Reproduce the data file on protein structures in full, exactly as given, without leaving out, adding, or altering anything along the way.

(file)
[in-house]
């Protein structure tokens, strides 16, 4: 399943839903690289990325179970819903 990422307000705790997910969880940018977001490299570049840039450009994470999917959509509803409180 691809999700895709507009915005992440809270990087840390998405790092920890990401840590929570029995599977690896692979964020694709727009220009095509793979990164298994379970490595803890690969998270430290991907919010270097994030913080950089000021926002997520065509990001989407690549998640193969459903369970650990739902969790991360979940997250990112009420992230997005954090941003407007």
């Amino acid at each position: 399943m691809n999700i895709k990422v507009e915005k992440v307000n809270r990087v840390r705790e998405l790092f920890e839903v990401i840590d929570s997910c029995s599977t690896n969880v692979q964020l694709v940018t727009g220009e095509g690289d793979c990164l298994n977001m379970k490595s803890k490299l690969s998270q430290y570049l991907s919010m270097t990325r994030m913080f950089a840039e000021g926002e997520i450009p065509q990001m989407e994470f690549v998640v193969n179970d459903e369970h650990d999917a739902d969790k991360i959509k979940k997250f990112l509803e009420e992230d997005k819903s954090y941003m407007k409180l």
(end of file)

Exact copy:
[in-house]
């Protein structure tokens, strides 16, 4: 399943839903690289990325179970819903 990422307000705790997910969880940018977001490299570049840039450009994470999917959509509803409180 691809999700895709507009915005992440809270990087840390998405790092920890990401840590929570029995599977690896692979964020694709727009220009095509793979990164298994379970490595803890690969998270430290991907919010270097994030913080950089000021926002997520065509990001989407690549998640193969459903369970650990739902969790991360979940997250990112009420992230997005954090941003407007």
């Amino acid at each position: 399943m691809n999700i895709k990422v507009e915005k992440v307000n809270r990087v840390r705790e998405l790092f920890e839903v990401i840590d929570s997910c029995s599977t690896n969880v692979q964020l694709v940018t727009g220009e095509g690289d793979c990164l298994n977001m379970k490595s803890k490299l690969s998270q430290y570049l991907s919010m270097t990325r994030m913080f950089a840039e000021g926002e997520i450009p065509q990001m989407e994470f690549v998640v193969n179970d459903e369970h650990d999917a739902d969790k991360i959509k979940k997250f990112l509803e009420e992230d997005k819903s954090y941003m407007k409180l």